Consider a Bull Call Spread under which you buy for $4 (C1) a European call with a strike price of $40 (K1) and sells for $2 (C2) a European call with a strike price of $5 (K2). Fill in the blanks...
Consider a Bull Call Spread under which you buy for $4 (C1) a European call with a strike price of $40 (K1) and sells for $2 (C2) a European call with a strike price of $5 (K2). Fill in the blanks with the $ amount in the following payoff table showing stock price range for $35, $45 and $48 in the payoff for exercising the long call option and the short call option and the payoff from options premium.
A bull call spread allows you act on your forecast of a rising stock share price for a given stock while simultaneously hedging (protecting) your potential loss in case your forecast is incorrect.
A bull call spread involves buying one call and selling another call. The call you buy is your long call and the one you sell is your short call.
The price you pay for the long call (the one you buy) reflects the acquisition of a full lot of shares, which are 100 shares per lot. In this example, your long call is $4 per share. Your total price for the purchase of the long call is $4 x 100 shares = $400. You now own the rights to 100 shares of the investment stock.
The price you pay for the short call (the one you sell) is calculated in a similar manner. A sale of a short call reflects the loss of a full lot of shares, or 100 shares, in the event that your forecast fails and the trader buying your short (for-sale) call demands his shares at the expiration date.
In a bull call spread, the long call (the one bought) will always have a strike price of a lower value than the short call (the one you sold). The reason for lower value on a long call strike price is that you are "in the money" in the long position only if the stock price rises higher than the long call strike price: you buy a long call for $10, the stock rises to $30, you are in the money on the long call by $20 per share ($20 over the strike price).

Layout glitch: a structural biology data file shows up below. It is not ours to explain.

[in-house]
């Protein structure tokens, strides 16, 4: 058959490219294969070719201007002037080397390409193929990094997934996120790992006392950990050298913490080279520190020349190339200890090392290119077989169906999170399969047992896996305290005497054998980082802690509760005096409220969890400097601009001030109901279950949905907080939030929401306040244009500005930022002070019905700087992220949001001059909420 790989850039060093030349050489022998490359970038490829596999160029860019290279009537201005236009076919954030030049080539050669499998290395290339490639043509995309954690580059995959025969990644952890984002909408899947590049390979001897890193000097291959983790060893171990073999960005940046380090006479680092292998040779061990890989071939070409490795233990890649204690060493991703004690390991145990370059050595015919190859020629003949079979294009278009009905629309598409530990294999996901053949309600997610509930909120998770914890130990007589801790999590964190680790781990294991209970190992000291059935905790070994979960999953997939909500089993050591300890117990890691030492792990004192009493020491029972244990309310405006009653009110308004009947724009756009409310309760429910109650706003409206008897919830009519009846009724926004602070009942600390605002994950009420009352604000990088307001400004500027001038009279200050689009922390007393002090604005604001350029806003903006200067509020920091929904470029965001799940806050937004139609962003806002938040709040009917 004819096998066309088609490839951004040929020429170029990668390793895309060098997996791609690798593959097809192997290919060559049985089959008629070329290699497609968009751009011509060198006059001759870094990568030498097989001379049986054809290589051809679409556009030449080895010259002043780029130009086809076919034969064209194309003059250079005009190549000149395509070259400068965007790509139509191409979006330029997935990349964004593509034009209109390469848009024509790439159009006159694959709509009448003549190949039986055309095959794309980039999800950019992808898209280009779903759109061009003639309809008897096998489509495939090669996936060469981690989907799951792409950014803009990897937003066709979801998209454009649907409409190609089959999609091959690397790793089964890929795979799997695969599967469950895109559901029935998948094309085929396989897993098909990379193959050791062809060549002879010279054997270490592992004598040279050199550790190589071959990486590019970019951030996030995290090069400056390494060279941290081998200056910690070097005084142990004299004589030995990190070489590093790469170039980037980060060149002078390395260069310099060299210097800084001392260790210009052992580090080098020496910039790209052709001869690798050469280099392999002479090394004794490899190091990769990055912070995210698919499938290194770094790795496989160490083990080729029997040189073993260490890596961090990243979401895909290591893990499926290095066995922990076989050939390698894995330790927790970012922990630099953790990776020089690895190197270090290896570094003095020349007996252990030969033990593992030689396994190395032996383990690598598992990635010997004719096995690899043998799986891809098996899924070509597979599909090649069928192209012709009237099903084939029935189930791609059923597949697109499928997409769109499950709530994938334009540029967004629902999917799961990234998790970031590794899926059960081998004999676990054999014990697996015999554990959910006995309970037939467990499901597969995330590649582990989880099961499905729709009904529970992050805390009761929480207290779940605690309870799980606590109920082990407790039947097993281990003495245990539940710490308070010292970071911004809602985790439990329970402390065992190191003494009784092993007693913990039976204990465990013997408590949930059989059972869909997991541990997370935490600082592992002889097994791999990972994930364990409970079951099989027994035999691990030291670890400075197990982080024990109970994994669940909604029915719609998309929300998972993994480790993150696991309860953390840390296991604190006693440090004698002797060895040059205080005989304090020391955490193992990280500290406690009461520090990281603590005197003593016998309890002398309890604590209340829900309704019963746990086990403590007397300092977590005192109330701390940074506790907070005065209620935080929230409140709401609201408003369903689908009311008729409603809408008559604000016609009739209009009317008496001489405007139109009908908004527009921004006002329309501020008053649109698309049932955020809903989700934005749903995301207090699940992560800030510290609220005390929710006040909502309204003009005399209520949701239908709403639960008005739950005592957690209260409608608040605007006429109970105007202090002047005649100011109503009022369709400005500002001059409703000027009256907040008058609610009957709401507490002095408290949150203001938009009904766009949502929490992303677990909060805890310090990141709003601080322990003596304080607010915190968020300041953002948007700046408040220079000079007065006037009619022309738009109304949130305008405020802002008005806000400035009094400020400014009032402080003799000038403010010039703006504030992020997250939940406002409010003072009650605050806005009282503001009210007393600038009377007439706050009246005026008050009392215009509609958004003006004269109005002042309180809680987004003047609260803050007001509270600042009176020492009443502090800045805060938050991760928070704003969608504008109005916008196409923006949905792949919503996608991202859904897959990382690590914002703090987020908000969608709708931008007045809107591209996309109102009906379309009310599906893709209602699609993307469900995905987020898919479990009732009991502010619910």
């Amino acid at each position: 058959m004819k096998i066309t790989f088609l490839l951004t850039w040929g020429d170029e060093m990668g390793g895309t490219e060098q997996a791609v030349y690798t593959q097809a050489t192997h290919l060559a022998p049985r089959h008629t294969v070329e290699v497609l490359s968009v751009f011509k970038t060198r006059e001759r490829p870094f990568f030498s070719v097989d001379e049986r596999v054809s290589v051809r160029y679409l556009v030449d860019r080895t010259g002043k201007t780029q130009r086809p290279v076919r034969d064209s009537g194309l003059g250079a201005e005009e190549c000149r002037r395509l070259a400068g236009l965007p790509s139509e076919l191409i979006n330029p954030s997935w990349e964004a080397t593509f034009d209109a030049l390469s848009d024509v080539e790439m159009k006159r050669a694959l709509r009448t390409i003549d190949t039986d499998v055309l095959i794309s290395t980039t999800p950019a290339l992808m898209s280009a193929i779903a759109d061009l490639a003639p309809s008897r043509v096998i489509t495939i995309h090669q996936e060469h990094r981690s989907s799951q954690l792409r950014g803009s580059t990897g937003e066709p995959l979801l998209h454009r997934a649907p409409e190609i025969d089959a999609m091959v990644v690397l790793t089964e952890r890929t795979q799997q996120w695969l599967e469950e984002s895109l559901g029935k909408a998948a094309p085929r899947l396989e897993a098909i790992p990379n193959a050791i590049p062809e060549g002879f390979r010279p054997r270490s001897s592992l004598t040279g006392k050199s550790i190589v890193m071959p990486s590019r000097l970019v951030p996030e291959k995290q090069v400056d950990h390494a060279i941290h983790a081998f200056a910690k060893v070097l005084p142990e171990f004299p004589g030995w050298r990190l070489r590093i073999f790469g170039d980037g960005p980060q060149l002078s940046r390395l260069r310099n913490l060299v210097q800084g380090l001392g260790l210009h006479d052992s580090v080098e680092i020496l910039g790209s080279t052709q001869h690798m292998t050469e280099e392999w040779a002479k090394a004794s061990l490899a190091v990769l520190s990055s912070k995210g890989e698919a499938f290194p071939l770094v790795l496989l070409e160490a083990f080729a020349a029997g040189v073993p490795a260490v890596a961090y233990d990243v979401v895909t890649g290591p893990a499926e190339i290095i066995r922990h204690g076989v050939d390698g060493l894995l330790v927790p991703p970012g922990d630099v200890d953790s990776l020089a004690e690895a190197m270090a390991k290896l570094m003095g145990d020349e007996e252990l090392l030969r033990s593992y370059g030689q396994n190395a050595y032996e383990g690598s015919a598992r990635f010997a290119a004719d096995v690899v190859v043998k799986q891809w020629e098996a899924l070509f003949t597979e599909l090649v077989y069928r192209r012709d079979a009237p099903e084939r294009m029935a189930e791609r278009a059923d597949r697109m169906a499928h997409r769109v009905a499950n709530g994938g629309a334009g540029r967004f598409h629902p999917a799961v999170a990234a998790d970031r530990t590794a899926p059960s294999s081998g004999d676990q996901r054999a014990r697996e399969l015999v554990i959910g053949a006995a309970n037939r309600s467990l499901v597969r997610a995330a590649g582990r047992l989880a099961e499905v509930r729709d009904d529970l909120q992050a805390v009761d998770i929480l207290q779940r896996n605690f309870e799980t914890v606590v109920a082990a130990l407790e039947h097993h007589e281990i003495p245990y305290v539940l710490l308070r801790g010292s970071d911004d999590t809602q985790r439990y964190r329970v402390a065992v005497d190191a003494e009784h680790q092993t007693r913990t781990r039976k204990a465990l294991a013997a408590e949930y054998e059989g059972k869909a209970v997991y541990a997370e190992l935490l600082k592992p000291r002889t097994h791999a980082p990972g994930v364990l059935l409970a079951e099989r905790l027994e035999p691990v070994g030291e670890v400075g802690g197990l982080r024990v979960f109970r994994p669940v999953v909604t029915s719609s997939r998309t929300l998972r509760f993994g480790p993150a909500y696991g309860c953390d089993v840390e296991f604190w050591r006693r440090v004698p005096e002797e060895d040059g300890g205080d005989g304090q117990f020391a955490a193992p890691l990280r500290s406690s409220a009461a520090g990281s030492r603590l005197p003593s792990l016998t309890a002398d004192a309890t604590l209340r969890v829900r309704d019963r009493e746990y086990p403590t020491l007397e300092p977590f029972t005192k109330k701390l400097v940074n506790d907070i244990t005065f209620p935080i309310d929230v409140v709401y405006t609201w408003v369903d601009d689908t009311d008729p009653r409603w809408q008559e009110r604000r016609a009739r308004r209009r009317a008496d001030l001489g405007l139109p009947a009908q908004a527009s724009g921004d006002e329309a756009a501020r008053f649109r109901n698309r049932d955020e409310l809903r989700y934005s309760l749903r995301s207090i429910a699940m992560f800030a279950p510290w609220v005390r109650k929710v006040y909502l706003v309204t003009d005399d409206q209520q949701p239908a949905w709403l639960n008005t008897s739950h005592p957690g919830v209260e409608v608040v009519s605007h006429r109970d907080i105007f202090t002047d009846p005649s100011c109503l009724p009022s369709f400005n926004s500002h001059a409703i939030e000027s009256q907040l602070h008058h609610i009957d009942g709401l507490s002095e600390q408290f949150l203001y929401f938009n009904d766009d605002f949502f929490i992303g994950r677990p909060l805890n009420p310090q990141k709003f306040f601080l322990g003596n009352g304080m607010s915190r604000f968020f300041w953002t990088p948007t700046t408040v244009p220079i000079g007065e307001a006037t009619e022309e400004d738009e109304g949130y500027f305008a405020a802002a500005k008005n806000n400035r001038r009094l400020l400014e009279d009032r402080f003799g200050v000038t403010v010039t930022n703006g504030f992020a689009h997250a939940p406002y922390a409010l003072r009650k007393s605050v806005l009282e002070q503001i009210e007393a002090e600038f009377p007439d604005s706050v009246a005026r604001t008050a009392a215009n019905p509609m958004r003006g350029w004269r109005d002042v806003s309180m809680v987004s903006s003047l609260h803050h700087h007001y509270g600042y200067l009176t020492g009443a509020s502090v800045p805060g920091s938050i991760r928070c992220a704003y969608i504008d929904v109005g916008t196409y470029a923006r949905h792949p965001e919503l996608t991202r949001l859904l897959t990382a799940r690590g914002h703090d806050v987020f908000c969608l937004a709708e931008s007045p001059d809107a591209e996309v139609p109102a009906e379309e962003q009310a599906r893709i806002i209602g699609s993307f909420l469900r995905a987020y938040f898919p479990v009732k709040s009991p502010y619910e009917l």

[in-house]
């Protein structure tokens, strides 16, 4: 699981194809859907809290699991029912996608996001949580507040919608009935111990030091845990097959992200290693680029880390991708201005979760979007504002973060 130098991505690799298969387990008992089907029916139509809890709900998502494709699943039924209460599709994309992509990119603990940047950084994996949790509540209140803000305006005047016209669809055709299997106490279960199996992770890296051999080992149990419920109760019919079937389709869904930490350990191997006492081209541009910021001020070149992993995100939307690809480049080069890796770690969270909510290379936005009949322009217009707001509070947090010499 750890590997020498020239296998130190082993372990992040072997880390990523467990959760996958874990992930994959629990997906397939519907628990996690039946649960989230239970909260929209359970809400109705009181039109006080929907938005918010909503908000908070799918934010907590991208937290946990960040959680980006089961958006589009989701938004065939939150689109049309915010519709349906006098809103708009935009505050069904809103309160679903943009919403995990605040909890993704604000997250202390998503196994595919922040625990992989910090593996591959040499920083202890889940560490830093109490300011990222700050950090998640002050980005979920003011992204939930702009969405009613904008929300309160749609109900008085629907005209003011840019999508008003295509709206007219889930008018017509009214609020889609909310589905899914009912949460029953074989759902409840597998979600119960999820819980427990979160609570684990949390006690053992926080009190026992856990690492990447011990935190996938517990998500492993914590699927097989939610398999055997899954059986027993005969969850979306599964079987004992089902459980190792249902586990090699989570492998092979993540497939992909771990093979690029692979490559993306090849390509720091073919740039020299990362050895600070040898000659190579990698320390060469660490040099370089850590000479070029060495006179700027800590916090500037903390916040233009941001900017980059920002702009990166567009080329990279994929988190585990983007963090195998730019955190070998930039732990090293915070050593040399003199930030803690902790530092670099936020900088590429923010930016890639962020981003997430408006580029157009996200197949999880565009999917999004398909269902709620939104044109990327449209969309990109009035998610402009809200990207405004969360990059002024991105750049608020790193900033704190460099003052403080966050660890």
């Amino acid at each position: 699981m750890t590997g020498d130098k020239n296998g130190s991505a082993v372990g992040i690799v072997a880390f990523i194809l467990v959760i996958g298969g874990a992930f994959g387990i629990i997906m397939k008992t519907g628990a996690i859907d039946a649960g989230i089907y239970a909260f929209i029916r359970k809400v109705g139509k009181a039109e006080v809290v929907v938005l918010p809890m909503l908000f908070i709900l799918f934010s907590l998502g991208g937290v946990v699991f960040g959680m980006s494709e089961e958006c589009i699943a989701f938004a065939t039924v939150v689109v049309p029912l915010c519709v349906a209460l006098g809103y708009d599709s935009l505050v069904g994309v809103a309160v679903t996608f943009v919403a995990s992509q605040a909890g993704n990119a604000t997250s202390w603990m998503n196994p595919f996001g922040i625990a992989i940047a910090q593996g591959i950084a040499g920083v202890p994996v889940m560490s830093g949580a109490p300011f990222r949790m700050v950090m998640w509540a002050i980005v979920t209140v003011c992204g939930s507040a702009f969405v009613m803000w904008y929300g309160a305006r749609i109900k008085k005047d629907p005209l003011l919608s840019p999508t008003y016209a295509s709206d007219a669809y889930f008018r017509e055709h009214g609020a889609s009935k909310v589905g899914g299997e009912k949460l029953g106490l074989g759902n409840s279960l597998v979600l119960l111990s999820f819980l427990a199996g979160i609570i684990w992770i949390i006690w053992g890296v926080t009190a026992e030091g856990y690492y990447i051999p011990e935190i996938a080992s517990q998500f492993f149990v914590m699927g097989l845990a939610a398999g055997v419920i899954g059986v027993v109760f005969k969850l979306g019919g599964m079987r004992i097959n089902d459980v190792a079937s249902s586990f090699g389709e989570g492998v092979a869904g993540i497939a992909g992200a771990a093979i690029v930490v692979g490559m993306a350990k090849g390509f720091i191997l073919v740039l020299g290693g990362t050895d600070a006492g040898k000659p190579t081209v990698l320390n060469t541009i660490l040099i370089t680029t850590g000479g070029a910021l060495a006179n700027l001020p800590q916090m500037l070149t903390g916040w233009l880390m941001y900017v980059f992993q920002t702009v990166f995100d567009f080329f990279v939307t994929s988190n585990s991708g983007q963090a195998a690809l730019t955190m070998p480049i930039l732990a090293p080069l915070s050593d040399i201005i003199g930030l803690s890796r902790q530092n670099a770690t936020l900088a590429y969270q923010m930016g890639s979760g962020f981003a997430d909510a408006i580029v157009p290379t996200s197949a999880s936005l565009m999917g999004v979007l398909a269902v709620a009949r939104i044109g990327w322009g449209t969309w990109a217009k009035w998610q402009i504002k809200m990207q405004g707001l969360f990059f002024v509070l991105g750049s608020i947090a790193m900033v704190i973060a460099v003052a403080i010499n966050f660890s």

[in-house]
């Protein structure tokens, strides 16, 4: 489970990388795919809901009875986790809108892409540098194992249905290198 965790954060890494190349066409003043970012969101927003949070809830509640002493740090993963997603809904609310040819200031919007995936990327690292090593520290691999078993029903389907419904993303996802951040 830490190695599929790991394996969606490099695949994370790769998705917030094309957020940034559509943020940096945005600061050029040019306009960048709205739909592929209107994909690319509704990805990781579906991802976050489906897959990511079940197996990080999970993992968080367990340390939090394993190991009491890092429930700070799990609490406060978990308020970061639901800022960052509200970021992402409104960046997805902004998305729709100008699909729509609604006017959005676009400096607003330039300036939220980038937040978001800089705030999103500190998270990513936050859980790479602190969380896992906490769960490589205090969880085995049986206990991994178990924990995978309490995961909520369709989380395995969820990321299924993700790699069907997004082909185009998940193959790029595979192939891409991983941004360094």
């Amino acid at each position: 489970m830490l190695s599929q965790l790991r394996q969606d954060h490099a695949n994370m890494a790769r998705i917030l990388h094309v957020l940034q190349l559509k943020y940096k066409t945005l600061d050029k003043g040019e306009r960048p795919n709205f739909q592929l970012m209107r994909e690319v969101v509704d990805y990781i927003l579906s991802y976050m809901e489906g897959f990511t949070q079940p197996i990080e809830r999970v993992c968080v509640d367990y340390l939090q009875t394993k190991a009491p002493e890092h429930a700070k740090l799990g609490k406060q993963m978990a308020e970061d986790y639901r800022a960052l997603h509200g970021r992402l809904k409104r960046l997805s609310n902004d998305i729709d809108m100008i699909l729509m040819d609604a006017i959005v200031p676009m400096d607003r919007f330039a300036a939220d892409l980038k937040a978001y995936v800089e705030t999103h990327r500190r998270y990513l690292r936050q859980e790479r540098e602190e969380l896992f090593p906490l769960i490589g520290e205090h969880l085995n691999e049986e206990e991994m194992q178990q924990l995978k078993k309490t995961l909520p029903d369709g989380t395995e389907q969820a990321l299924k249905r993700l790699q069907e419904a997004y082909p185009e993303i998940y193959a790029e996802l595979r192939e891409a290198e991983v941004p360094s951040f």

The reason for a higher value on a short call (the one sold) strike price is that you are "in the money" (making a profit) in the short position only if the stock price goes to or above the short call strike price.
To clarify, if you forecast the stock price on a $10 per share stock will rise to between $15 and $30 dollars per share, then sell a call at $25 (higher than the long strike price of $20), if your prediction proves right and the stock rises to $30, when the trader to whom you sold your call demands the 100 shares of stock (which you own as a result of the long position), you will be in the money by $5 per share in the exchange (bought long call at $20, sold short call at $25) on your cost to initiate the bull call spread. If the strike price of the short call is lower than the long call strike price, you'll end up owing money on the initiation of the spread position.
To calculate the payoff, subtract your total cost of the spread transaction ($4 – $2 = $2 x 100 shares = $200) from the difference between the two strike prices ($40 – $5 = $35 x 100 shares = $3500).